It is easy to argue that “the deliberately organized forces of society” will destroy, or essentially has destroyed, the spontaneous forces of which Hayek speaks. Furthermore it is not farfetched to claim the only viable option at this point is to protect yourself and those close to you as best you can and prepare to rebuild from the ruins of the coming collapse.

I hope we can learn from what I fear is a lesson of staggering magnitude. Then, if the time comes, we must rebuild upon a foundation of solid political and economic philosophical principles. The works of Hayek are almost certainly part of that foundation.—Joe]

Fail, fail, fail, fail…

I’m writing this after just getting off the phone with Great Big Gun Accessory Company That Everyone Knows. I’m not pissed, just a little disgusted. I got a 130 dollar tool made by that company, from an Idaho retailer, and the tool is defective.

I called the retailer about it immediately. After some vacillation (first fail) and some obvious back-and-forth amongst the person who took my call and someone else (second fail) they referred me to the manufacturer (third fail).

I then called Great Big Gun Accessory Company That Everyone Knows and got put on hold by a robot. OK; that’s sort of tolerable, as it’s a busy time of day for a busy company in a very busy industry. After only two or three minutes I got a person. I got directly to the point; I had ordered this tool and it has some bad threads.

She actually muttered under her breath at me, as though she’d been robbed few minutes ago and I had just threatened her for her wallet; “Oh, good God…” (fourth fail). She then had to put me on hold (fifth fail) to talk to someone else (sixth fail) after which she went on and on in her Eeyore/Marvin the Paranoid Android tone, (seventh fail) about oh, woe is us; we’re juuust swamped with customer service… (eighth fail) and that she’d take my name and number and someone would call me back, maybe today but probably tomorrow (ninth fail).

There’s a point to all of this, mind you. This isn’t so I can vent my frustration– I’m not frustrated. I got this tool on a lark, because I thought it would be something fun to try. Well, all the fun has been drained right out, but it’s not frustrating in any way because I really have no “need” for this item than can’t be served with tools I already have.

The point is; if you’re in business and you have a customer who has a problem, AND you’re capable of solving said problem, then DO IT, RIGHT NOW. Your customers will absolutely love you for it, and your service will have been so unusually simple and easy that they’ll tell everyone they know about you. That two or three dollars, to fifty or 60 dollars it actually cost you to SOLE THE CUSTOMER’S PROBLEM STRAIGHT AWAY will have been your cheapest and most effective advertizing ever!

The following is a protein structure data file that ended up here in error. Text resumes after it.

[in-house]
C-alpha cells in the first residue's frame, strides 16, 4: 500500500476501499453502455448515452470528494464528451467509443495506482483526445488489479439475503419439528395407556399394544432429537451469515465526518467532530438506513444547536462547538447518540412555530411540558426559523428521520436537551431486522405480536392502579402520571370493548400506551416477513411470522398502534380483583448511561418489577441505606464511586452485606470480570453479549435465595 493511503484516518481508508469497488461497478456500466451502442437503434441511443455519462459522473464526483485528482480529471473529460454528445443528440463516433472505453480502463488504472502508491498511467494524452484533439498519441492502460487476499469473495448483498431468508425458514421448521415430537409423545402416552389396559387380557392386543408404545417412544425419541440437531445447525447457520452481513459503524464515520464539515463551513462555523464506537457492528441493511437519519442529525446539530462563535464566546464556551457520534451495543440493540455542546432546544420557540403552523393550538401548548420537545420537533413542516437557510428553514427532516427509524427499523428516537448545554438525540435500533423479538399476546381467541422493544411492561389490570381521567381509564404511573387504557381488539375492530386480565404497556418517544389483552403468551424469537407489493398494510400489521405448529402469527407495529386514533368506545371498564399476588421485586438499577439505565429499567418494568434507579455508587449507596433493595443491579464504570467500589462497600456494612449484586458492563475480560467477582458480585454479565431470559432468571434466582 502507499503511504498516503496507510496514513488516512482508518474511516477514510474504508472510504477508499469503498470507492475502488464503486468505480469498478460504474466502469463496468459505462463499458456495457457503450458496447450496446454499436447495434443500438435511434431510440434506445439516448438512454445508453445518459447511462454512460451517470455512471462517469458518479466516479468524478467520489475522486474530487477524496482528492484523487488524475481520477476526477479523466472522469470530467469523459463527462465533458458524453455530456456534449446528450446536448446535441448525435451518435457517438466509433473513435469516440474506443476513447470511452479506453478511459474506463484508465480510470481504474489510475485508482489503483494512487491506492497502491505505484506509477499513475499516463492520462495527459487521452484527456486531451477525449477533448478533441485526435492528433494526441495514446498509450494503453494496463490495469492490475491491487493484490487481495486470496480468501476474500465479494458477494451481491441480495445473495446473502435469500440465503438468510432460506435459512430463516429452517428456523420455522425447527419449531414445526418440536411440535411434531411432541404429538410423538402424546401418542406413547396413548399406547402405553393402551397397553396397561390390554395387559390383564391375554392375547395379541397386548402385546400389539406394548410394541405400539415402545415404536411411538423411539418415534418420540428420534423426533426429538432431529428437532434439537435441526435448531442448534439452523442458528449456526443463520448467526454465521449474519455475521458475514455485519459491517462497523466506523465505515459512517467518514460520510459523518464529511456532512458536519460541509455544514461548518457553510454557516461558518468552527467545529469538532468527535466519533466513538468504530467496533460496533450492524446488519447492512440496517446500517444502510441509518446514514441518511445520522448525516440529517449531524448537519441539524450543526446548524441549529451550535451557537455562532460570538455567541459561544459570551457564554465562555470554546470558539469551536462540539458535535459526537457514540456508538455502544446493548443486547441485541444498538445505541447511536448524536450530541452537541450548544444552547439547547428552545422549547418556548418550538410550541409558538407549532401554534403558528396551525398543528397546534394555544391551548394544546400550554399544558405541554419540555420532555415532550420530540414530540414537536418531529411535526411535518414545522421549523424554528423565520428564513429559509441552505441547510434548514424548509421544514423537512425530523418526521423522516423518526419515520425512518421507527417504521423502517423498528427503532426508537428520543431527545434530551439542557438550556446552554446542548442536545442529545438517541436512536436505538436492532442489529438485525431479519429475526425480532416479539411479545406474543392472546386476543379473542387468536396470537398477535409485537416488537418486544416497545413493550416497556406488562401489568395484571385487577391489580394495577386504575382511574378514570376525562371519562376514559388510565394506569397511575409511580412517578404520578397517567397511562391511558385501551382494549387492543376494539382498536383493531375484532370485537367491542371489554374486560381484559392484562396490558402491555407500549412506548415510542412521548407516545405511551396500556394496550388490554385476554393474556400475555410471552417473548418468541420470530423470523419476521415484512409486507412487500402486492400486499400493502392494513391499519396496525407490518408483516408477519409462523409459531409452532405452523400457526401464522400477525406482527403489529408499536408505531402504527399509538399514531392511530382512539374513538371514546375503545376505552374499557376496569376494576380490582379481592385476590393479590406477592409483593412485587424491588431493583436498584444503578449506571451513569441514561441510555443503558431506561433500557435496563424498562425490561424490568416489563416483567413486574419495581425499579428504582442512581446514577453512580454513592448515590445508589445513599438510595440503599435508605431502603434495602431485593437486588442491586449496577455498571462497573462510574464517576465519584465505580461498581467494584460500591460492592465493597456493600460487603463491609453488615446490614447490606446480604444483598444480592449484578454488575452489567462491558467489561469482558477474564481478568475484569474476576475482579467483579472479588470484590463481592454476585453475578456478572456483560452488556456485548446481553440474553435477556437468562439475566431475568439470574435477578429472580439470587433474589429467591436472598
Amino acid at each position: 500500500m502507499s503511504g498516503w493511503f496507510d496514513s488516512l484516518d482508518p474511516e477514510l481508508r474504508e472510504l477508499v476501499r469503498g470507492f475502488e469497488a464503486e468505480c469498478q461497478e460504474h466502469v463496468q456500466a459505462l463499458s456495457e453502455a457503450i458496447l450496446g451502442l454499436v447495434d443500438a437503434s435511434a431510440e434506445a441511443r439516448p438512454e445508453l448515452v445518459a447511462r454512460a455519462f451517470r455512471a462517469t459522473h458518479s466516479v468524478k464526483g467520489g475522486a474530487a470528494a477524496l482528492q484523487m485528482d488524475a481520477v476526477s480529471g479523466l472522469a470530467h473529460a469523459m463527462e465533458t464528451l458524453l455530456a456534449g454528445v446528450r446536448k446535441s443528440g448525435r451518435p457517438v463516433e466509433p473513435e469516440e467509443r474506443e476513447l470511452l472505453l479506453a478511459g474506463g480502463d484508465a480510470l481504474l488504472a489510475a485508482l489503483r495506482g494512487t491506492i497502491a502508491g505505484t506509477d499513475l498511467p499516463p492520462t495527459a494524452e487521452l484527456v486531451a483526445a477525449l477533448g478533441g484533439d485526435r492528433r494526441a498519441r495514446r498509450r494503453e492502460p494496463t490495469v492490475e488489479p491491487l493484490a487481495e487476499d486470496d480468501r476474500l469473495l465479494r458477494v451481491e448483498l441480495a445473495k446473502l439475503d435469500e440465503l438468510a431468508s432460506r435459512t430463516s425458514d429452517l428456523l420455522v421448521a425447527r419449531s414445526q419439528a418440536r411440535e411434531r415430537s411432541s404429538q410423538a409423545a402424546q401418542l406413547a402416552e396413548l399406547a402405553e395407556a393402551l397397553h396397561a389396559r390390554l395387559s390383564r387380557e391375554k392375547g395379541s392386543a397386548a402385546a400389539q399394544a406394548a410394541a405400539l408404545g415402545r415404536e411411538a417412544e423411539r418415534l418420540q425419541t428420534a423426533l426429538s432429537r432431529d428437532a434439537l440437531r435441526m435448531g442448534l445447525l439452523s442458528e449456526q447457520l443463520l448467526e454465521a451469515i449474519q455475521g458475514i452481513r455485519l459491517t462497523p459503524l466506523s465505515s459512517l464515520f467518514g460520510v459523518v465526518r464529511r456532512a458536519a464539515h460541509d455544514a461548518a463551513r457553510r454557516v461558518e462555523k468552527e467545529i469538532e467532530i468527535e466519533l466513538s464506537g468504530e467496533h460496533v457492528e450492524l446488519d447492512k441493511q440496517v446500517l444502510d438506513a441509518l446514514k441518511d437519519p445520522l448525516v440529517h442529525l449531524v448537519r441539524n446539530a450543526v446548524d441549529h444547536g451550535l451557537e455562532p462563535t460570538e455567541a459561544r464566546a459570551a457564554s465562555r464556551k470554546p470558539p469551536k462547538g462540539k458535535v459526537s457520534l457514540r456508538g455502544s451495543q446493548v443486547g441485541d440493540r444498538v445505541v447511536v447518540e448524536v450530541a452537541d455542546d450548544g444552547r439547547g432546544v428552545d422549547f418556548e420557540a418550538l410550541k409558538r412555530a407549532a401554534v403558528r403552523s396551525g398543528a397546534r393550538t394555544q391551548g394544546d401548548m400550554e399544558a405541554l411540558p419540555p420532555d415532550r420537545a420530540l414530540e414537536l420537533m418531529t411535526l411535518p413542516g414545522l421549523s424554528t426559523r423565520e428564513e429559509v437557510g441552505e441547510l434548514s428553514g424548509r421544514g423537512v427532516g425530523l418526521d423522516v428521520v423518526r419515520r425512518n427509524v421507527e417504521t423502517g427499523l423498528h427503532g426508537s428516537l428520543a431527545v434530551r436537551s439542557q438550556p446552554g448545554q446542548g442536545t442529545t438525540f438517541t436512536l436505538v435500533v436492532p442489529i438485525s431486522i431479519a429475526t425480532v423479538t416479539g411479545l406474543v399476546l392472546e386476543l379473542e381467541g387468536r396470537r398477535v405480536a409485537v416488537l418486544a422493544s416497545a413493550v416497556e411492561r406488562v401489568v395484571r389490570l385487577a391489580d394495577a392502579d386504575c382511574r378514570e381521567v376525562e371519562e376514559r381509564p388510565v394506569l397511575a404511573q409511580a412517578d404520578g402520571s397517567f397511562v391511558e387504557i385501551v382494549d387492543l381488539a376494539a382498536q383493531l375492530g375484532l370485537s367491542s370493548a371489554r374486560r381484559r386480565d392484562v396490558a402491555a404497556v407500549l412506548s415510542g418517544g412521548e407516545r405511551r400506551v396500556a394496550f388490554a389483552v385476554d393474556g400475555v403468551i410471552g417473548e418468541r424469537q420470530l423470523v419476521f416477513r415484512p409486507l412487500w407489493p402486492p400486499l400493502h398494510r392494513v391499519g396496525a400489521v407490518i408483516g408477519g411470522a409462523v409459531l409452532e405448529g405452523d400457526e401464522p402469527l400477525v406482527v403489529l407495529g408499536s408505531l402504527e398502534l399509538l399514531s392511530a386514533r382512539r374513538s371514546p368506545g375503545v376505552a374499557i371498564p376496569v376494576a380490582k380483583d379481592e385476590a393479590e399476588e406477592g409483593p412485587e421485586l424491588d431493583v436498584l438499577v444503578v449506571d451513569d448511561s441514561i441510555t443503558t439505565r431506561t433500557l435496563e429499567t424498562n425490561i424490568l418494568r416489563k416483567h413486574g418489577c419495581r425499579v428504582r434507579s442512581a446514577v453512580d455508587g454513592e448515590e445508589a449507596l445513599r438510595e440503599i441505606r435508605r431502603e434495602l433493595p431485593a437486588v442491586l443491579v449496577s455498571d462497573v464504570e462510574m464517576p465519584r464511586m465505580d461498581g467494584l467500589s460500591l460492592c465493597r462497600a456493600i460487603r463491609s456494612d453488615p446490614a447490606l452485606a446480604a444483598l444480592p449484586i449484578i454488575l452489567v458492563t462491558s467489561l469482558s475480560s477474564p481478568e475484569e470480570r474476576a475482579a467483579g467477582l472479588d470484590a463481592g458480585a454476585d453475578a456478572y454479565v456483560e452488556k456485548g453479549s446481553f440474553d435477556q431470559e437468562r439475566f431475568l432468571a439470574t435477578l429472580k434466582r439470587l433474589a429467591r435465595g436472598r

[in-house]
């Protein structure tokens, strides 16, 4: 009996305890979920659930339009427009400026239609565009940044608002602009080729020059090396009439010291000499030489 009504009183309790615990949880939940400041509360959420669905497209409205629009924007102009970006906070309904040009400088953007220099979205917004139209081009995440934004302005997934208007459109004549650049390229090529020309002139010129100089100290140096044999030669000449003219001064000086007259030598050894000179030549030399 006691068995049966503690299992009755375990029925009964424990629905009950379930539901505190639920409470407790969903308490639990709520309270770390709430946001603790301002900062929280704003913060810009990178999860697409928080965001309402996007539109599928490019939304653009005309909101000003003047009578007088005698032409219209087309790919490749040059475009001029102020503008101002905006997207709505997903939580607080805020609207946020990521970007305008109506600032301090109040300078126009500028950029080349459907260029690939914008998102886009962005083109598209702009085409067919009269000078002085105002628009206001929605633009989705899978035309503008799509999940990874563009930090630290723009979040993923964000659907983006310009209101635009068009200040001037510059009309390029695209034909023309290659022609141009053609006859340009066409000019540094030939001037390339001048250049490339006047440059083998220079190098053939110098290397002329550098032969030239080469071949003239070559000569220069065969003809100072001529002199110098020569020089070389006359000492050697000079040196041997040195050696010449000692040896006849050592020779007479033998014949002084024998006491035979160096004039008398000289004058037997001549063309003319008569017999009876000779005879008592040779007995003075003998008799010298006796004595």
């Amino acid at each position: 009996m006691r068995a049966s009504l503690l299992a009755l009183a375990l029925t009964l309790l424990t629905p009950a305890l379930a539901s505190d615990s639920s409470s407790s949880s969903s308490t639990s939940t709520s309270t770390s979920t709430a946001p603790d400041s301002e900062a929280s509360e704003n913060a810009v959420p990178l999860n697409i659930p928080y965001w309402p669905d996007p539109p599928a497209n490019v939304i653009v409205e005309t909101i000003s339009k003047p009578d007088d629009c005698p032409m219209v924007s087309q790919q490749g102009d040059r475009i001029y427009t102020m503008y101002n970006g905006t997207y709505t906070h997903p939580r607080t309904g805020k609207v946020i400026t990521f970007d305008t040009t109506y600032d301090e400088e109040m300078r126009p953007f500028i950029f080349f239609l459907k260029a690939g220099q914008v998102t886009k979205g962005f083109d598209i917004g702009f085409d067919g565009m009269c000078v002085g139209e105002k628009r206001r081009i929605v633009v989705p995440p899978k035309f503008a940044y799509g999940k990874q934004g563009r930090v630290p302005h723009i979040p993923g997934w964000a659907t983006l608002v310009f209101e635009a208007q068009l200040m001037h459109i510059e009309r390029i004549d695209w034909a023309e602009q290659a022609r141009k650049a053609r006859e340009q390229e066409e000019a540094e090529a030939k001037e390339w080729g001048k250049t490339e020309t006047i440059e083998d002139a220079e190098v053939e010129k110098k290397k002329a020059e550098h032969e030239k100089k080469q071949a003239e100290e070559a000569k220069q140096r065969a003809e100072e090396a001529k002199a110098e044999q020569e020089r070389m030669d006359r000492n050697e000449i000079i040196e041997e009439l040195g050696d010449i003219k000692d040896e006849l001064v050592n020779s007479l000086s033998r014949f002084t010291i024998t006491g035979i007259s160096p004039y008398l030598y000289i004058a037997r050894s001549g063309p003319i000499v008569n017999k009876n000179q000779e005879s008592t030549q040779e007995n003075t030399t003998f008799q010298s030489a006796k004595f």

The retailer could have solved my problem immediately, without even thinking about it, if they’d simply send me a new part. “No problem, Mister Keeney; we’ll get you another part out to you right now, and you’ll have it tomorrow. Sorry about the inconvenience.”

That is our goal, but we don’t always reach it (for one thing, there is internal disagreement on its merits, if you can believe that). It is an ideal, which will rarely be met in all cases, but it is none the less THE ideal.

This is so very simple, and so very obvious, that practically all businesses fail to consider it. The few who do will rule the retail world. All the rest will have every excuse in the book why they don’t do it, and they’ll all be very reasonable and thoroughly justifiable excuses.

If you HAVE THE ABILITY to solve the customer’s problem RIGHT NOW, that is an OPPORTUNUTY for you and your company. Don’t miss the opportunity.

Meanwhile, after talking to two people, at two companies, each of whom had the ability to solve my problem right then and there, each of whom had to talk to at least one other person who also had the ability to solve my problem right then and there, I’ll be waiting for a phone call (not a replacement part, mind you, not even a promise of a replacement part, but a phone call) that may or may not come in the next 24 hours.

The time it took either one of the two people I spoke with to hum and haw and consult with peers and finally get around to telling me to call somewhere else or to take my name and number for someone else to get back to me, THEY COULD HAVE SOLVED MY PROBLEM RIGHT THEN AND THERE, and so you see, it would be far MORE EFFICIENT just for them, which would free up more customer service representatives to help more customers.

This isn’t rocket surgery.

Quote of the day—Adlai E. Stevenson Jr.

My definition of a free society is a society where it is safe to be unpopular.

Adlai E. Stevenson Jr.
October 7, 1952
Speech in Detroit
[At first glance this appears to be a decent one line definition. Some simple tests are as follows: